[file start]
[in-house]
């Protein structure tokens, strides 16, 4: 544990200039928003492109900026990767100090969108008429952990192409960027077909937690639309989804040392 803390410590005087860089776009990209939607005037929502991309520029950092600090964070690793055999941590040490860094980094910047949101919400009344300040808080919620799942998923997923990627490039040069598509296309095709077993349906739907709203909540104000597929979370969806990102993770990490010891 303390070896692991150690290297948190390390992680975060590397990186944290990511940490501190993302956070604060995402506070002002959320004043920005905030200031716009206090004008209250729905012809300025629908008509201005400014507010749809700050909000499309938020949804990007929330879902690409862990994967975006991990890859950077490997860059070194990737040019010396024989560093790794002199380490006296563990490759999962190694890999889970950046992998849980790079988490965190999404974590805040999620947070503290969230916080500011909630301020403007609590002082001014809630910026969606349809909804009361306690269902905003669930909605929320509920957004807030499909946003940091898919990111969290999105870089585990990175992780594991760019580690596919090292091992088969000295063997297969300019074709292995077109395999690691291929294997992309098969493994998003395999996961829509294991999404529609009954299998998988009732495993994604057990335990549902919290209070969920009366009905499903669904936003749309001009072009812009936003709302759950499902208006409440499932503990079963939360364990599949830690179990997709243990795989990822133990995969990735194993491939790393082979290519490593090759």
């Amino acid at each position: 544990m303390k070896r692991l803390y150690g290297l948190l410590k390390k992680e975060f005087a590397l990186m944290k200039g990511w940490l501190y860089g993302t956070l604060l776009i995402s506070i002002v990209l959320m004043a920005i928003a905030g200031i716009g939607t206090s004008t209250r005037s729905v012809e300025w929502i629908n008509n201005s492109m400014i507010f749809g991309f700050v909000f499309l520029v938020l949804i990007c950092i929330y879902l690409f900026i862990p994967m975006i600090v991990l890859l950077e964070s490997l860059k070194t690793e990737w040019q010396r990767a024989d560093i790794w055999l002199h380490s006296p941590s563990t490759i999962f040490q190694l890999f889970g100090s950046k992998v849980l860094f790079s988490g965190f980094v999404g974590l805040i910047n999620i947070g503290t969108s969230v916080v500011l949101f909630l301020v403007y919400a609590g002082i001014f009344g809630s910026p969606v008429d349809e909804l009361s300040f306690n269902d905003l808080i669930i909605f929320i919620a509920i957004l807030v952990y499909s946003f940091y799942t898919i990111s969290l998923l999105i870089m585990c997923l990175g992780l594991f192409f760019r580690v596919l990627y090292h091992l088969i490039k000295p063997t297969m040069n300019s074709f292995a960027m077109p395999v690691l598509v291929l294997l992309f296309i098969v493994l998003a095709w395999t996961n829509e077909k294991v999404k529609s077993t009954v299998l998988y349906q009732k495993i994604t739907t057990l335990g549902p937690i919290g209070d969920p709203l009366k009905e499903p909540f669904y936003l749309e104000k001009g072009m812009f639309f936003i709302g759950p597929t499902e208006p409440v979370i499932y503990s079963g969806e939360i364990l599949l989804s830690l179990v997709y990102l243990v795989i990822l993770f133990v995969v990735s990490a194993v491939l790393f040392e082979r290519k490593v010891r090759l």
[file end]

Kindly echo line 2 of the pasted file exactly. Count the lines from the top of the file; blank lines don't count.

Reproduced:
């Protein structure tokens, strides 16, 4: 544990200039928003492109900026990767100090969108008429952990192409960027077909937690639309989804040392 803390410590005087860089776009990209939607005037929502991309520029950092600090964070690793055999941590040490860094980094910047949101919400009344300040808080919620799942998923997923990627490039040069598509296309095709077993349906739907709203909540104000597929979370969806990102993770990490010891 303390070896692991150690290297948190390390992680975060590397990186944290990511940490501190993302956070604060995402506070002002959320004043920005905030200031716009206090004008209250729905012809300025629908008509201005400014507010749809700050909000499309938020949804990007929330879902690409862990994967975006991990890859950077490997860059070194990737040019010396024989560093790794002199380490006296563990490759999962190694890999889970950046992998849980790079988490965190999404974590805040999620947070503290969230916080500011909630301020403007609590002082001014809630910026969606349809909804009361306690269902905003669930909605929320509920957004807030499909946003940091898919990111969290999105870089585990990175992780594991760019580690596919090292091992088969000295063997297969300019074709292995077109395999690691291929294997992309098969493994998003395999996961829509294991999404529609009954299998998988009732495993994604057990335990549902919290209070969920009366009905499903669904936003749309001009072009812009936003709302759950499902208006409440499932503990079963939360364990599949830690179990997709243990795989990822133990995969990735194993491939790393082979290519490593090759």